“Fitting in” vs “Belonging”– Satisfying your fundamental human need starts in your body!
I recently spent some time looking at some old pictures, scraps of paper, notes, ticket stubs, and the like, that I haven’t managed to let go of. Most of it was going back to when I was a teenager and a young adult. It was very interesting to see previous versions of me, people I cared about, and people I’d nearly forgotten about in everything I looked at.
It got me thinking about what it means to belong. My family moved a lot when I was a kid. I moved a lot as an adult. I experienced pain in my childhood around a pervasive sense that I didn’t belong. When I got older, I found that I had a gift to be able to mix and mingle with all sorts of groups and people. It was a relief, but part of me wasn’t convinced.
I sometimes felt like I could belong anywhere. The rest of the time, I felt like I belonged nowhere. I had no idea that my the health and integrity of my body– my spine and nervous system– could be the basis for this stress, as well as the key to transforming it.
Brene Brown has said this about “fitting in” versus belonging:
“In fact, fitting in is the greatest barrier to belonging. Fitting in, I’ve discovered during the past decade of research, is assessing situations and groups of people, then twisting yourself into a human pretzel in order to get them to let you hang out with them. Belonging is something else entirely—it’s showing up and letting yourself be seen and known as you really are—love of gourd painting, intense fear of public speaking and all.”
That humans have such a strong need physically, mentally, and emotionally to belong should be no surprise. For our paleolithic hunter-gatherer ancestors, with whom we are nearly genetically identical, belonging was life or death.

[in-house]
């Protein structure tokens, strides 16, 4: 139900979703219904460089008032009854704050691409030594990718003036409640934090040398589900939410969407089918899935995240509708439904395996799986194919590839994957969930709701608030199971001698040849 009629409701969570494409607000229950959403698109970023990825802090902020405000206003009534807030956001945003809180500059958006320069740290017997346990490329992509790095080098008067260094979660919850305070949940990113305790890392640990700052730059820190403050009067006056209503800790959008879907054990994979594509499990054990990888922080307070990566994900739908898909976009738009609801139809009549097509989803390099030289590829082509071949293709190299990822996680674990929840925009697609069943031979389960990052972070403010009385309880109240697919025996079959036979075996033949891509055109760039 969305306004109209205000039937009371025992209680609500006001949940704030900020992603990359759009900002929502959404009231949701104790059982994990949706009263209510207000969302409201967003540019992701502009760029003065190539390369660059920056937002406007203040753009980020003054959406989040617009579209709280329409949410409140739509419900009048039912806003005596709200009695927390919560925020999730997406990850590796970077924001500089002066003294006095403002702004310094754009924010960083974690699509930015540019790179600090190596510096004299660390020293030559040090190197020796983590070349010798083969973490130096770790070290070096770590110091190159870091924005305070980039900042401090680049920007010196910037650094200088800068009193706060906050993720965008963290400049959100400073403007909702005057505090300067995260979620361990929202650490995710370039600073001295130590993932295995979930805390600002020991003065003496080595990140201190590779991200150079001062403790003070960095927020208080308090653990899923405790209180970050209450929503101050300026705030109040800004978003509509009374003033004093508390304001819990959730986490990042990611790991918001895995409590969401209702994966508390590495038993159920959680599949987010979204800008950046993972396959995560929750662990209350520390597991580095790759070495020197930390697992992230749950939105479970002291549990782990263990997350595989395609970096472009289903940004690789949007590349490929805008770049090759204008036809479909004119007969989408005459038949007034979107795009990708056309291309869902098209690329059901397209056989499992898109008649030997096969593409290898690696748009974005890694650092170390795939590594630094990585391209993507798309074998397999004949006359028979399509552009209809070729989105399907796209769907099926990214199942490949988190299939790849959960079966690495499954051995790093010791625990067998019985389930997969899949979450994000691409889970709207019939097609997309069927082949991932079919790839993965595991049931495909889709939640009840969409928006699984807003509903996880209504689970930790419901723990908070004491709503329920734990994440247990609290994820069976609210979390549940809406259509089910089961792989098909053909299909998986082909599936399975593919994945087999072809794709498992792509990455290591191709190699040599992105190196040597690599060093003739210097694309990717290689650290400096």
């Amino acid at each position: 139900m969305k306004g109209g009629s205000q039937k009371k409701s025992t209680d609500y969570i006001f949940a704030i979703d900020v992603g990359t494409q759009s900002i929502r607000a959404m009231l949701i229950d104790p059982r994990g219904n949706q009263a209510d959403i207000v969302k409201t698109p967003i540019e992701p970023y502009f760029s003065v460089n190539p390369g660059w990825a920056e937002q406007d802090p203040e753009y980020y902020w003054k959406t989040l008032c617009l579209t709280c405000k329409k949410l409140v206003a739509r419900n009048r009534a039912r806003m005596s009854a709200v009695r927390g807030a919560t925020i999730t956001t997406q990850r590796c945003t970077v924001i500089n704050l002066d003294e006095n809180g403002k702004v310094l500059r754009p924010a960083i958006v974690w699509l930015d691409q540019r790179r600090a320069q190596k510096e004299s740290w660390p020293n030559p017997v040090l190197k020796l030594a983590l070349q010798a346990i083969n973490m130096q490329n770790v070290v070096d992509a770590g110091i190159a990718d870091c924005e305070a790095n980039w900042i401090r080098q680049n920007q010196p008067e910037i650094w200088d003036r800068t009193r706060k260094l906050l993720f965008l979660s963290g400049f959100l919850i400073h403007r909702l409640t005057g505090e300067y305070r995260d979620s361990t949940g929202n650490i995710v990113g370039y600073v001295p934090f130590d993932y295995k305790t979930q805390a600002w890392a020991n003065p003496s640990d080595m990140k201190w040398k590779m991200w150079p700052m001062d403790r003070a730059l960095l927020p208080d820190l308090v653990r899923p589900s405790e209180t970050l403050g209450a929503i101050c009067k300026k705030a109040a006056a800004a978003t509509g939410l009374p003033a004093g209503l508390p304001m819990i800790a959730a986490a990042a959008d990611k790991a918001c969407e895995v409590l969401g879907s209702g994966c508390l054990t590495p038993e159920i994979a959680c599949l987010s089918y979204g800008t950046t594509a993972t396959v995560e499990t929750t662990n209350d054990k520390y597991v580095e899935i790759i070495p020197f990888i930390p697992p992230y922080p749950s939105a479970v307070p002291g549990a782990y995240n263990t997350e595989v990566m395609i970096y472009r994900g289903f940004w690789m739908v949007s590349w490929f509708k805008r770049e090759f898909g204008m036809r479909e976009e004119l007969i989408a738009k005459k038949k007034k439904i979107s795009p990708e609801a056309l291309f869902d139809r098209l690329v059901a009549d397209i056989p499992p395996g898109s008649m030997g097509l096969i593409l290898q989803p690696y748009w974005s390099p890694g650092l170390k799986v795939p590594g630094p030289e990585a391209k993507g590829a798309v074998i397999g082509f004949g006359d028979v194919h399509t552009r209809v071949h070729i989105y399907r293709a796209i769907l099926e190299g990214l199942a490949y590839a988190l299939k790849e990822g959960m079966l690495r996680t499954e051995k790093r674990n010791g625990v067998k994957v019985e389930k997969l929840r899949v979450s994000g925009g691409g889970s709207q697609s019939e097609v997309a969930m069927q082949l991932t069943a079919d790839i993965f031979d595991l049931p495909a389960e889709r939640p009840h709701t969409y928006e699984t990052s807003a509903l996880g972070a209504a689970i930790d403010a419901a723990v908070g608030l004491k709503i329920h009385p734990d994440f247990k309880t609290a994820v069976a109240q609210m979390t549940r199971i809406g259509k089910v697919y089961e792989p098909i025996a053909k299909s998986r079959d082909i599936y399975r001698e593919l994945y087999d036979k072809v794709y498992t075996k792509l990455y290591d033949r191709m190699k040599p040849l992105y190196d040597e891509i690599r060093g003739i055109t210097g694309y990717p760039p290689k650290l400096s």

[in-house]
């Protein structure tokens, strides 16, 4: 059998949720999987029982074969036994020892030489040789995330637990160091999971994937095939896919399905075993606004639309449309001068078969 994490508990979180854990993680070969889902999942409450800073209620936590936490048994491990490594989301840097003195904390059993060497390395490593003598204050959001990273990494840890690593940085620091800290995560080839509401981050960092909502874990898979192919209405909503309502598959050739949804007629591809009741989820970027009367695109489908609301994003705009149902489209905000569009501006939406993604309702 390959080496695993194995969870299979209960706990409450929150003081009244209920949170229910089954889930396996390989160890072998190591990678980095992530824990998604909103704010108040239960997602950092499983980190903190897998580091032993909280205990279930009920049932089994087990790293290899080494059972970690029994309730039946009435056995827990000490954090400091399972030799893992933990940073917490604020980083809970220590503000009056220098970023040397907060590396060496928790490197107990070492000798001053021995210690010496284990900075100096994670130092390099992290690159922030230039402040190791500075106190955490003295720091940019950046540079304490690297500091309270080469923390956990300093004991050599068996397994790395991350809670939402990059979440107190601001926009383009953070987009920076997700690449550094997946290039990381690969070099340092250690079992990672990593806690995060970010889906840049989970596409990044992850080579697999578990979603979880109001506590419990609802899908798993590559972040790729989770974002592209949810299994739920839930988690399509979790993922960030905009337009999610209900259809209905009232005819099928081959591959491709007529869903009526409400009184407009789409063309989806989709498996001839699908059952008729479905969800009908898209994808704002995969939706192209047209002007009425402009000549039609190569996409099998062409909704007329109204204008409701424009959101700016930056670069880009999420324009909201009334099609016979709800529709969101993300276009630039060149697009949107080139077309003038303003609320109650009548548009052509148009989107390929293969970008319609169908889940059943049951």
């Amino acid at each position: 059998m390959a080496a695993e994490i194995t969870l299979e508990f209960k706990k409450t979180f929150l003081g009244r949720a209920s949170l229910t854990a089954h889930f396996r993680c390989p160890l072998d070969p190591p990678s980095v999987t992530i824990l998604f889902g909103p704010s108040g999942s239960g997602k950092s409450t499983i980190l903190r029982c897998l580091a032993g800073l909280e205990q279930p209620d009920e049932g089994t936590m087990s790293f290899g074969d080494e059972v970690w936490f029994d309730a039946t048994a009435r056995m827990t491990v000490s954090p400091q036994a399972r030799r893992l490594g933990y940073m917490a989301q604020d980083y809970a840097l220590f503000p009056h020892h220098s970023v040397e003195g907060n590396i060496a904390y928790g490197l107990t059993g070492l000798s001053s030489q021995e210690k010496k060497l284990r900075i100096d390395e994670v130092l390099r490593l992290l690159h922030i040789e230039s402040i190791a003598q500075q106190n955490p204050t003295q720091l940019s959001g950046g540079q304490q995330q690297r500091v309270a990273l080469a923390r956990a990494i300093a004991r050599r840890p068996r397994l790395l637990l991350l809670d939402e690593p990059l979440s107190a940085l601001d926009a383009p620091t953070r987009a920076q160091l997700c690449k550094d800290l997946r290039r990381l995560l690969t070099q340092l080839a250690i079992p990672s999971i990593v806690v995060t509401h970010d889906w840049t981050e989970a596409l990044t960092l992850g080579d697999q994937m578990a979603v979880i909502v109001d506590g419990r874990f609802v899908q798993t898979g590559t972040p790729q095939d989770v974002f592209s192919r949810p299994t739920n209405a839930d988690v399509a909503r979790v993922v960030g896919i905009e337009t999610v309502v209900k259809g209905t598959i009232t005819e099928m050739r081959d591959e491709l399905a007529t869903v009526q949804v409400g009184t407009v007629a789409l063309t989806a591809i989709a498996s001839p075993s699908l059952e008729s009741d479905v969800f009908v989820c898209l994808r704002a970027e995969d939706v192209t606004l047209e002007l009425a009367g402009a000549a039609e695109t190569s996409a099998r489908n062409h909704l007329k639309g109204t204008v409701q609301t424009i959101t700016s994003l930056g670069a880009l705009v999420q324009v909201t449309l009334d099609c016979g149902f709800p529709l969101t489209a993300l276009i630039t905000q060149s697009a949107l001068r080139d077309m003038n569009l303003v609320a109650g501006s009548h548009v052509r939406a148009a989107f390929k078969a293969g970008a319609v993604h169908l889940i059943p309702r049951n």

Most who have known me over the past 20 years would most likely laugh at the notion that I ever tried to “fit in.” I may not have ever been into “gourd painting” like Brene Brown, but I have surely been known for having some unusual idiosyncracies and interests. Still, a feeling that I didn’t belong seemed to play in the background of each cell in my body like radio interference.
To feel that we belong is to feel safe, free, grounded, and valued. To be able to truly feel belonging, we first need to feel it in our bodies.
Level 1 of Network Care first and foremost creates safety in the nervous system. As our bodies move out of a stress physiology, our hormones change, our posture changes, inflammation in the body decreases, and healing takes place. The brain can finally receive all the messages from the body without interference. A profound sense of ease and relaxation can spread through our bodies from the inside out. Our systems have found safety; our systems have found belonging.
Network Care helped me find that sense of belonging I had been missing all my life. When I started care, I had just moved to a new city and was experiencing a lot of pain and anxiety. I remember when I left my chiropractor’s office after the first appointment, vaguely wondering how what she seemed to be doing was supposed to help me with my issues.
As I walked down the street, the sun was shining and I slowly realized that I felt like I was moving in slow motion. My legs felt light and relaxed, yet purposeful. What I felt in my body was like nothing I ever felt before. Looking back on it now, I know that this new sense of ease was my nervous system learning belonging.
Care for your nervous system, over the course of your lifetime as wellness care, is such a profound way to experience connection, belonging, and ability to contribute– all starting in our bodies.
I am honored to be your chiropractor and look forward to serving you this week!